United States Bankruptcy Appellate Panel of the Eighth Circuit
In re: Casey Drew O'Sullivan, Debtor. CRP Holdings, A-1, LLC, Creditor - Appellant
Casey Drew O'Sullivan, Debtor - Appellee
Submitted November 23, 2015.
Appeal from United States Bankruptcy Court for the Western District of Missouri - Joplin.
For CRP Holdings, A-1, LLC, Creditor - Appellant: Bradley David McCormack, Neil S. Sader, THE SADER LAW FIRM, LLC, Kansas City, MO.
For Casey Drew O'Sullivan, Debtor - Appellee: Norman E. Rouse, COLLINS & WEBSTER, Joplin, MO.
Before KRESSEL, SCHERMER and NAIL, Bankruptcy Judges.
KRESSEL, Bankruptcy Judge.
Judgment creditor CRP Holdings A-1, LLC appeals the June 4, 2015 order of the bankruptcy court granting the debtor's motion to avoid its judgment lien. We have jurisdiction over this appeal under 28 U.S.C. § 158(c). We affirm.
The debtor, Casey Drew O'Sullivan, and his wife acquired a residence as tenants by the entirety in November 1995. The residence is located in Barton County, Missouri. CRP obtained a $765,151.18 judgment in the Circuit Court of Platte County, Missouri against the debtor and a related business on January 5, 2015. The judgment was not against the debtor's wife. CRP then filed a Notice of Foreign Judgment, registering the judgment on January 26, 2015, in the Circuit Court of Barton County, Missouri.
The debtor filed a chapter 7 petition on April 3, 2015 and listed his residence in his schedules. He valued the residence at $105,000.00, subject to a $95,134.04 mortgage of Heritage State Bank. He valued his apportioned interest in the residence at $52,500.00 and claimed a $15,000.00 exemption in that interest under both Mo. Rev. Stat. § 513.475 and 11 U.S.C. § 522(b)(3)(B). CRP did not object to the debtor's claimed exemptions. The debtor also filed a motion to avoid CRP's judgment lien against the residence. CRP objected to the motion, acknowledged that it had a judgment lien, but argued that its judgment lien did not attach to the residence. CRP further argued that because its judgment lien did not attach to the residence, then its lien did not fix upon the residence nor impair the debtor's exemption for lien avoidance purposes.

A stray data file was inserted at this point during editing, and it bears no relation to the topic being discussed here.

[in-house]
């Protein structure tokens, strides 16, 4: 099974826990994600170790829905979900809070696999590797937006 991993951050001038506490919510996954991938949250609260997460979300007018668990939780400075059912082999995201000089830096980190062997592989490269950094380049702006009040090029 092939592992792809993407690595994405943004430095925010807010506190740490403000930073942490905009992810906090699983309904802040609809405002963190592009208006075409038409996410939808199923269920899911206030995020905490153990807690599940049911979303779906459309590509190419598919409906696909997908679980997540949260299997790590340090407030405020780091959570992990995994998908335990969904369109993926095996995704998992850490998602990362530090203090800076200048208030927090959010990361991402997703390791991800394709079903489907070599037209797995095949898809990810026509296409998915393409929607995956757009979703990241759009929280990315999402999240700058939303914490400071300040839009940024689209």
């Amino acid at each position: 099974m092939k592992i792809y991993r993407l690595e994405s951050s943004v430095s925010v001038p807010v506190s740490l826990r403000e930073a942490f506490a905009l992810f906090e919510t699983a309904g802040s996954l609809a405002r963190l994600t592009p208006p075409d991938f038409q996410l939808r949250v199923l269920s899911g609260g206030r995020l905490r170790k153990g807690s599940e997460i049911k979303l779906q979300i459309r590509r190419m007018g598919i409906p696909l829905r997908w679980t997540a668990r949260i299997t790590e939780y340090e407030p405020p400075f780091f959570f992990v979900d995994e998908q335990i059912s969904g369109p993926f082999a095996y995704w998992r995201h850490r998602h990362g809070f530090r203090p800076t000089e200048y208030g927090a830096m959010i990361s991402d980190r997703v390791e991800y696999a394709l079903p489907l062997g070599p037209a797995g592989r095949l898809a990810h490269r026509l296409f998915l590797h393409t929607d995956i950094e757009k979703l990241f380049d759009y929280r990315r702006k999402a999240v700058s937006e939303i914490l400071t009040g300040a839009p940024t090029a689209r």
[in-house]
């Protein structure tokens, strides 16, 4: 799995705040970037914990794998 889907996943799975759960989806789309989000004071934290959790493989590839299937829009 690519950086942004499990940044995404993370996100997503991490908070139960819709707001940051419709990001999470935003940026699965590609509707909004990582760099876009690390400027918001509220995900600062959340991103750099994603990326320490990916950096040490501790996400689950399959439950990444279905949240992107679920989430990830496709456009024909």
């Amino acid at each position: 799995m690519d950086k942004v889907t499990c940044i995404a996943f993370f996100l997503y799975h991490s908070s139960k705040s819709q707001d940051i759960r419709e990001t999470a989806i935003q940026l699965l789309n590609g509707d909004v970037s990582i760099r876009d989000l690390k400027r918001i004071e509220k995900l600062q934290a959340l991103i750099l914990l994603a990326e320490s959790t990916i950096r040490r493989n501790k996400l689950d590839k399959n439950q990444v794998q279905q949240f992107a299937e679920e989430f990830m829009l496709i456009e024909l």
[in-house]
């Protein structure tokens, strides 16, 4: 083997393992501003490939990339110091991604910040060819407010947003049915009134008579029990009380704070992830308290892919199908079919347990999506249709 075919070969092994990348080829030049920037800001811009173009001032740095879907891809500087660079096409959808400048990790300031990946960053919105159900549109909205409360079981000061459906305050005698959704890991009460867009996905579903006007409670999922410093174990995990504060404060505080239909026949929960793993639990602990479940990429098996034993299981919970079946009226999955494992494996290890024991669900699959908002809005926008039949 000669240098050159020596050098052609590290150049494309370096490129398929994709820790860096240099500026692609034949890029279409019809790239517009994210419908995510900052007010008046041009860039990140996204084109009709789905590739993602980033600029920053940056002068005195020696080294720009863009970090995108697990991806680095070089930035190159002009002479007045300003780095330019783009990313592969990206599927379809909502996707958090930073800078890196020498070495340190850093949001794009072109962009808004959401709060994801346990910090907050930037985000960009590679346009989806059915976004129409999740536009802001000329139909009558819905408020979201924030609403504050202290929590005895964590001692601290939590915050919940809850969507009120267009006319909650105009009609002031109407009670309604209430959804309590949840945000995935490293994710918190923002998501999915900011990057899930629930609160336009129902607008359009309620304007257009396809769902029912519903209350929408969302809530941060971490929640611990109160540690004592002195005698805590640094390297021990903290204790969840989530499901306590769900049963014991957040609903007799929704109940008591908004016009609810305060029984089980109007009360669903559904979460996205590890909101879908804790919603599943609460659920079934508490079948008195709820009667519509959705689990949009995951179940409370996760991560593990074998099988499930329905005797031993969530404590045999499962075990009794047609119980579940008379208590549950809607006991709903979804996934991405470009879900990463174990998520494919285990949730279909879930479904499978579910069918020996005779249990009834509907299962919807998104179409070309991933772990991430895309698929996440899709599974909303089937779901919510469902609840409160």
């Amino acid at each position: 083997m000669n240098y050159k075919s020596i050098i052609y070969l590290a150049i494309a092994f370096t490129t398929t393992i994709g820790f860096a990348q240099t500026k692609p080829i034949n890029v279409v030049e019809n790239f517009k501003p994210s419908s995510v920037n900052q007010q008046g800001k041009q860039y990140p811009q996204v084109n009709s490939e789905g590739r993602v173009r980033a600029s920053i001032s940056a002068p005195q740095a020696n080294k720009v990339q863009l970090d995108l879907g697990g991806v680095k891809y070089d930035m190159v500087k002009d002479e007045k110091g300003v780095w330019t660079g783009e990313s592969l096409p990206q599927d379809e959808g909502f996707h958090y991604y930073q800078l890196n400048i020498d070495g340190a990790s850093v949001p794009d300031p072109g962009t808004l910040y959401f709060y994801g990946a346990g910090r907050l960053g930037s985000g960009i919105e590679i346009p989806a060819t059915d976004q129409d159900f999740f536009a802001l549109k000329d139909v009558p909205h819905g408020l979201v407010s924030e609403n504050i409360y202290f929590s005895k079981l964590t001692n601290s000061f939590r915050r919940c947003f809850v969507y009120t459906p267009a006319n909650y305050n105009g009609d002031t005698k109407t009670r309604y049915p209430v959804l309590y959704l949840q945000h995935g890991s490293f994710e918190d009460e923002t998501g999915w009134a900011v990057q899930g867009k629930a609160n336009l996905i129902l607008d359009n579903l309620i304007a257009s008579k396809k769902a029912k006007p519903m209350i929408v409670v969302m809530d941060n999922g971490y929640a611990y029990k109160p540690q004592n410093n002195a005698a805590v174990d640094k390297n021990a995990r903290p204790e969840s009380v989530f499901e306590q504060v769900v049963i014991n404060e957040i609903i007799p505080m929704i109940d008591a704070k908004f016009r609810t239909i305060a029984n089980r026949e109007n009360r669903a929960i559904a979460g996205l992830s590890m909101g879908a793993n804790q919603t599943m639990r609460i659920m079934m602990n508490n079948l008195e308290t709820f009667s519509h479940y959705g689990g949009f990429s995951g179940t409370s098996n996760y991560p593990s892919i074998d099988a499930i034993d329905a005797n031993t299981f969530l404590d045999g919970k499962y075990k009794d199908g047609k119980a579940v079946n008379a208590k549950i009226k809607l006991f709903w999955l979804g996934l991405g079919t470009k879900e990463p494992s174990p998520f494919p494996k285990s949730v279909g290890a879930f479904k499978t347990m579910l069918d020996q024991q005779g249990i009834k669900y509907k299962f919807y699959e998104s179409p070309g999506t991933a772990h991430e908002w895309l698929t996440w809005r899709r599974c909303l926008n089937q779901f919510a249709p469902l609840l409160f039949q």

In deciding the motion, the bankruptcy court looked at § 522(f)(1)'s provision that a debtor " may avoid the fixing of a lien on an interest of the debtor in property . . . ." The court then referred to Farrey v. Sanderfoot, 500 U.S. 291, 111 S.Ct. 1825, 114 L.Ed.2d 337 (1991), to ascertain the meaning of " fixing" as used in § 522(f)(1). The court noted that Farrey defined " fixing" as a temporal event, the " fastening of a liability" onto an interest of the debtor. The court then noted that the Missouri judgment lien statute provides that judgments " shall be liens on the real estate of the person against whom they are entered, situate in the county for which or in which the court is held." Construing Farrey 's definition of " fixing" relative to the Missouri statute for judgment liens, the bankruptcy court concluded as a ...